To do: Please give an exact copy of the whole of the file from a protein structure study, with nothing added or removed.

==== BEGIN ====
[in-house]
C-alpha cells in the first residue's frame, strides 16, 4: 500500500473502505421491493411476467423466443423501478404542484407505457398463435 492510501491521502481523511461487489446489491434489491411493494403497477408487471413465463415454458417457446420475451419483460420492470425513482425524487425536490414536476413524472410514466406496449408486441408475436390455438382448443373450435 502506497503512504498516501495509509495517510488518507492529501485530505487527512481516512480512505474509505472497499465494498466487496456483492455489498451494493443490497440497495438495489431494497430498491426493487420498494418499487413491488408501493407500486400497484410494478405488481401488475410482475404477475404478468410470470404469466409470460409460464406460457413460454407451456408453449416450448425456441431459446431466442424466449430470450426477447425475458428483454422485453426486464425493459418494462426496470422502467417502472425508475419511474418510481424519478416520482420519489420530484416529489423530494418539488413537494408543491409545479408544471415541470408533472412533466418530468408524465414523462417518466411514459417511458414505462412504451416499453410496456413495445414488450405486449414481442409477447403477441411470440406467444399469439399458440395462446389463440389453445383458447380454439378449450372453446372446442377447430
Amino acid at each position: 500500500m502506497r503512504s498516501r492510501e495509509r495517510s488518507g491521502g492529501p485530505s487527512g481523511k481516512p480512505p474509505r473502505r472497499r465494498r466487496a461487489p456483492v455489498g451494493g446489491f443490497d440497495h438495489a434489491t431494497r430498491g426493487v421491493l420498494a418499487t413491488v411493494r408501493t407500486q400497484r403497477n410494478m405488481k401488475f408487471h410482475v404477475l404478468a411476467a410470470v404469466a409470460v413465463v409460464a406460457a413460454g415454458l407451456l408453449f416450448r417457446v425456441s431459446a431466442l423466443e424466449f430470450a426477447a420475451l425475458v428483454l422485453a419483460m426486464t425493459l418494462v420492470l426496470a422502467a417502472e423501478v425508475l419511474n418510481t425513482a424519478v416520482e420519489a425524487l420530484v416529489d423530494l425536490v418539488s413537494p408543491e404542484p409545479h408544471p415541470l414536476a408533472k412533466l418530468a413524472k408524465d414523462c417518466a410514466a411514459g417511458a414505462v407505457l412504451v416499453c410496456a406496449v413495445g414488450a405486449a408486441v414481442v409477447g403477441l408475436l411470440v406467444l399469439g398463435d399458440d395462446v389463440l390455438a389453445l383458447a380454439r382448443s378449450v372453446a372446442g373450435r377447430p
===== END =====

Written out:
[in-house]
C-alpha cells in the first residue's frame, strides 16, 4: 500500500473502505421491493411476467423466443423501478404542484407505457398463435 492510501491521502481523511461487489446489491434489491411493494403497477408487471413465463415454458417457446420475451419483460420492470425513482425524487425536490414536476413524472410514466406496449408486441408475436390455438382448443373450435 502506497503512504498516501495509509495517510488518507492529501485530505487527512481516512480512505474509505472497499465494498466487496456483492455489498451494493443490497440497495438495489431494497430498491426493487420498494418499487413491488408501493407500486400497484410494478405488481401488475410482475404477475404478468410470470404469466409470460409460464406460457413460454407451456408453449416450448425456441431459446431466442424466449430470450426477447425475458428483454422485453426486464425493459418494462426496470422502467417502472425508475419511474418510481424519478416520482420519489420530484416529489423530494418539488413537494408543491409545479408544471415541470408533472412533466418530468408524465414523462417518466411514459417511458414505462412504451416499453410496456413495445414488450405486449414481442409477447403477441411470440406467444399469439399458440395462446389463440389453445383458447380454439378449450372453446372446442377447430
Amino acid at each position: 500500500m502506497r503512504s498516501r492510501e495509509r495517510s488518507g491521502g492529501p485530505s487527512g481523511k481516512p480512505p474509505r473502505r472497499r465494498r466487496a461487489p456483492v455489498g451494493g446489491f443490497d440497495h438495489a434489491t431494497r430498491g426493487v421491493l420498494a418499487t413491488v411493494r408501493t407500486q400497484r403497477n410494478m405488481k401488475f408487471h410482475v404477475l404478468a411476467a410470470v404469466a409470460v413465463v409460464a406460457a413460454g415454458l407451456l408453449f416450448r417457446v425456441s431459446a431466442l423466443e424466449f430470450a426477447a420475451l425475458v428483454l422485453a419483460m426486464t425493459l418494462v420492470l426496470a422502467a417502472e423501478v425508475l419511474n418510481t425513482a424519478v416520482e420519489a425524487l420530484v416529489d423530494l425536490v418539488s413537494p408543491e404542484p409545479h408544471p415541470l414536476a408533472k412533466l418530468a413524472k408524465d414523462c417518466a410514466a411514459g417511458a414505462v407505457l412504451v416499453c410496456a406496449v413495445g414488450a405486449a408486441v414481442v409477447g403477441l408475436l411470440v406467444l399469439g398463435d399458440d395462446v389463440l390455438a389453445l383458447a380454439r382448443s378449450v372453446a372446442g373450435r377447430p